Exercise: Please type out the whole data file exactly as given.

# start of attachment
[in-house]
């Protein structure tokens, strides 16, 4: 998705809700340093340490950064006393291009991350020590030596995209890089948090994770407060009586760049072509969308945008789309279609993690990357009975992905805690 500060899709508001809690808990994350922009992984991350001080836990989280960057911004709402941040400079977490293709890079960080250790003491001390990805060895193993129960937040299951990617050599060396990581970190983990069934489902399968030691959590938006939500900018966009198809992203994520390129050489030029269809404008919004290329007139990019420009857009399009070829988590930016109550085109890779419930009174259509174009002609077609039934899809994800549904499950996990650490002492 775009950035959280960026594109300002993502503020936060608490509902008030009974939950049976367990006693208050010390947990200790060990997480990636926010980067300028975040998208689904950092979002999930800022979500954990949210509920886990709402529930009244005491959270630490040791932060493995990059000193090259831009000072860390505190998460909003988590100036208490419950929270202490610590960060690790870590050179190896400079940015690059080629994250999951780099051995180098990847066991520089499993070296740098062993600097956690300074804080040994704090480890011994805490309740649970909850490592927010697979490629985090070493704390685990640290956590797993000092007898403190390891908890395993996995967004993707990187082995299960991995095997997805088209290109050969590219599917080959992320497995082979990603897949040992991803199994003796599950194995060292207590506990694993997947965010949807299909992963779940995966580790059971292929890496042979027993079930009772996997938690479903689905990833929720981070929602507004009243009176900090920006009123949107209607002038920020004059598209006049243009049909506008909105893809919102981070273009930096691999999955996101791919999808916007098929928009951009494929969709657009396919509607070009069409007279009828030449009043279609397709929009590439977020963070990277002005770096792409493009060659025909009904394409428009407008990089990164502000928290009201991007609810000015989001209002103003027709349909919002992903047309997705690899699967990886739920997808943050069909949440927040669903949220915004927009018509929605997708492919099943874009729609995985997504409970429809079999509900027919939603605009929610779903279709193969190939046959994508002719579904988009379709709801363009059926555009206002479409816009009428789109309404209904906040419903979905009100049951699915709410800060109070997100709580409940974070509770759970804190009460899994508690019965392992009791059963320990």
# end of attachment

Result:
[in-house]
């Protein structure tokens, strides 16, 4: 998705809700340093340490950064006393291009991350020590030596995209890089948090994770407060009586760049072509969308945008789309279609993690990357009975992905805690 500060899709508001809690808990994350922009992984991350001080836990989280960057911004709402941040400079977490293709890079960080250790003491001390990805060895193993129960937040299951990617050599060396990581970190983990069934489902399968030691959590938006939500900018966009198809992203994520390129050489030029269809404008919004290329007139990019420009857009399009070829988590930016109550085109890779419930009174259509174009002609077609039934899809994800549904499950996990650490002492 775009950035959280960026594109300002993502503020936060608490509902008030009974939950049976367990006693208050010390947990200790060990997480990636926010980067300028975040998208689904950092979002999930800022979500954990949210509920886990709402529930009244005491959270630490040791932060493995990059000193090259831009000072860390505190998460909003988590100036208490419950929270202490610590960060690790870590050179190896400079940015690059080629994250999951780099051995180098990847066991520089499993070296740098062993600097956690300074804080040994704090480890011994805490309740649970909850490592927010697979490629985090070493704390685990640290956590797993000092007898403190390891908890395993996995967004993707990187082995299960991995095997997805088209290109050969590219599917080959992320497995082979990603897949040992991803199994003796599950194995060292207590506990694993997947965010949807299909992963779940995966580790059971292929890496042979027993079930009772996997938690479903689905990833929720981070929602507004009243009176900090920006009123949107209607002038920020004059598209006049243009049909506008909105893809919102981070273009930096691999999955996101791919999808916007098929928009951009494929969709657009396919509607070009069409007279009828030449009043279609397709929009590439977020963070990277002005770096792409493009060659025909009904394409428009407008990089990164502000928290009201991007609810000015989001209002103003027709349909919002992903047309997705690899699967990886739920997808943050069909949440927040669903949220915004927009018509929605997708492919099943874009729609995985997504409970429809079999509900027919939603605009929610779903279709193969190939046959994508002719579904988009379709709801363009059926555009206002479409816009009428789109309404209904906040419903979905009100049951699915709410800060109070997100709580409940974070509770759970804190009460899994508690019965392992009791059963320990």